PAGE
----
It never seems to have occurred to them that their advertising engines could also be used to deliver precisely targeted ideological and political messages to voters. Hence the obvious question: how could such smart people be so stupid? The cynical answer is they knew about the potential dark side all along and didn’t care, because to acknowledge it might have undermined the aforementioned licences to print money. Which is another way of saying that most tech leaders are sociopaths. Personally I think that’s unlikely, although among their number are some very peculiar characters: one thinks, for example, of Paypal co-founder Peter Thiel – Trump’s favourite techie; and Travis Kalanick, the founder of Uber.
I would actually argue that some in the tech field are willfully blind because their paycheck depends on this lack of awareness, while others are blind because they feel that they are somehow above such "mundane" concerns.

In either case, they aren't people that we can trust with our future.

Tweet of the Day


This is brilliant.

Please note my profanity expurgation exception for Twitter.

19 November 2017

Well, You Could Talk with Die Linke

Angela Merkel's negotiations to form a government have collapsed:
German Chancellor Angela Merkel pledged early Monday to maintain stability after the Free Democratic Party pulled out of talks on forming a new government with her conservative bloc and the left-leaning Greens, raising the possibility of new elections.

Merkel told reporters that the parties had been close to reaching a consensus on how to proceed with formal coalition talks but that the Free Democrats decided abruptly to pull out just before midnight Sunday — a move she said she respected, but found “regrettable.”

She said she would consult with Germany’s president later in the day to brief him on the negotiations and discuss what comes next.

Without bringing the Free Democrats back to the table, Merkel will be forced to try to continue her current governing coalition with the Social Democrats, although that center-left party has said it will not do so, or she could try to form a minority government, which was seen as unlikely. Otherwise Germany will have to hold new elections.

“It is at least a day of deep reflection on how to go forward in Germany,” Merkel said. “But I will do everything possible to ensure that this country will be well led through these difficult weeks.”

Merkel’s conservative Christian Democrats and sister Bavaria-only Christian Social Union, the pro-business Free Democrats and the left-leaning Greens had already blown past Merkel’s own deadline of Thursday to agree on a basis for opening formal negotiations on a coalition of all four parties, a configuration that has never been tried at a national level in Germany.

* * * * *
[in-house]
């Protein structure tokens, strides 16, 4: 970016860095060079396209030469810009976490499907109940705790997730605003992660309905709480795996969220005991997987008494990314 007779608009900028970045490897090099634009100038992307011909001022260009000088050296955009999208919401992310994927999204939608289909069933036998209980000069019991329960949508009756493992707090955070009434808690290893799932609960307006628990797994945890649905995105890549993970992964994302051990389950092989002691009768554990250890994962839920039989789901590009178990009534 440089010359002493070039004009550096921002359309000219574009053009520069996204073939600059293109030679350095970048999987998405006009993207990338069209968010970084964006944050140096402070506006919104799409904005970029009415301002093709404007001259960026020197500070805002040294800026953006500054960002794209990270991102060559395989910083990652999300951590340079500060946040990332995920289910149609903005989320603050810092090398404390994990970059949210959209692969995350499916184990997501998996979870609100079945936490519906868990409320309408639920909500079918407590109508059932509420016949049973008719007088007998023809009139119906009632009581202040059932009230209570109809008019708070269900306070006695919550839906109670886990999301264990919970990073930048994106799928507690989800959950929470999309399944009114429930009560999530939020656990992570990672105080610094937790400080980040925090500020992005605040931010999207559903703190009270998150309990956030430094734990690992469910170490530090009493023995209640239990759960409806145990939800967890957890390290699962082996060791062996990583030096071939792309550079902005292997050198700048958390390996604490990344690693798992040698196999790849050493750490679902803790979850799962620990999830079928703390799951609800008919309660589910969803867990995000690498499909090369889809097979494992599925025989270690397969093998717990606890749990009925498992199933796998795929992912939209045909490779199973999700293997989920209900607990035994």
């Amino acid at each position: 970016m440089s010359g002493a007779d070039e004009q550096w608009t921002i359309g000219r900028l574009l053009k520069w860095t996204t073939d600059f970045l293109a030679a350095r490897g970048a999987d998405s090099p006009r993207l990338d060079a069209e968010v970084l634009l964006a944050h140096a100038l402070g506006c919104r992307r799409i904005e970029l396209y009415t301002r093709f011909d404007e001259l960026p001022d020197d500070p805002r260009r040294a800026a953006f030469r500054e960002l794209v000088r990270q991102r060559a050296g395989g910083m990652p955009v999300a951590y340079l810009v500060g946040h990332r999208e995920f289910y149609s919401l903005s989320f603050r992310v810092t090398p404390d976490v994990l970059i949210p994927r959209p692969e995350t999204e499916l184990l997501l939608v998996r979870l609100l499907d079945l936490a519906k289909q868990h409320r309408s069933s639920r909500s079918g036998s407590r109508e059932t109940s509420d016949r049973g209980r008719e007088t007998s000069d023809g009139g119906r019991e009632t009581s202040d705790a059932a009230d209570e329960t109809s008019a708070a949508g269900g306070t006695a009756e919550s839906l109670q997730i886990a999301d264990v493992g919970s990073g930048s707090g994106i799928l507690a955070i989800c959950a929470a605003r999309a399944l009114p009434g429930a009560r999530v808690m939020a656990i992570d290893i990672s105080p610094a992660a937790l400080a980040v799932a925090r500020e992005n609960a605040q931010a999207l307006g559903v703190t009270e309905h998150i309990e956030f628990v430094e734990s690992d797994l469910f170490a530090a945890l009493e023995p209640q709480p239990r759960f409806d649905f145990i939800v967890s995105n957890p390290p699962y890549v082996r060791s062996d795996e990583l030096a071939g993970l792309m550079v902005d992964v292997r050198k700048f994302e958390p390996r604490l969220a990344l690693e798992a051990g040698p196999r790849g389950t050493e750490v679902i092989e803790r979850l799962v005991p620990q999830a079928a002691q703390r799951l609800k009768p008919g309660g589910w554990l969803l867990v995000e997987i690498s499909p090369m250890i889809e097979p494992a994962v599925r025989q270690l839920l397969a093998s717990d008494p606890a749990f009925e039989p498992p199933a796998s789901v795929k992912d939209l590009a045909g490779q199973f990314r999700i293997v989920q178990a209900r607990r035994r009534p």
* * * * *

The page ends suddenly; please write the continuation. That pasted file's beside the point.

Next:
Key sticking points were the issues of migration and climate change.

Among other things the Greens were pushing for Germany to end its use of coal and combustion engines by 2030, though they had signaled they were open to some compromise.
Assuming that the SDP is true to its word when it says that it won't join the coalition, and the fact that no one wants to make a coalition with the 3rd place AfD is a group of fascist bigots, there are not a whole bunch of options for Merkel.

One option is to enter into negotiations with Die Linke (The Left) party as well as the Greens.

That would put them over the critical 50%.

Of course, the many of the policies of Die Linke are an anathema to Merkel and the CDU, and the fact that it is technically the successor party of the East German Communists from East Germany presents an optics problem.

Still, opening up a dialogue with Die Linke would also put a lot of pressure on the FDP to return to the table.

So, it's not going to happen, even though it might make sense, because it's simply inconceivable given the norms of German political orthodoxy.

Oh Snap

Ron Wyden is calling for ads to be blocked from all government systems, because of their role in serving up malware:
A US Senator trying to eradicate the Internet scourge known as malvertising is proposing that all federal agencies block ads delivered to worker computers unless advertisers can ensure their networks are free of content that contains malicious code.

In a letter sent today, Oregon Senator Ron Wyden asked White House Cybersecurity Coordinator Rob Joyce to begin discussions with advertising industry officials to ensure ads displayed on websites can't be used to infect US government computers. If, after 180 days, Joyce isn't "completely confident" the industry has curbed the problem, Wyden asked that Joyce direct the US Department of Homeland Security to issue a directive "requiring federal agencies to block the delivery to employees' computers of all Internet ads containing executable code."

"Malware is increasingly delivered through code embedded in seemingly innocuous advertisements online," Wyden wrote. "Individuals do not even need to click on ads to get infected: this malicious software, including ransomware, is delivered without any interaction by the user."
You have to figure that there is a LOT of people who surf the web during their lunch hour, and if ads are blocked, internet firms will take a major hit.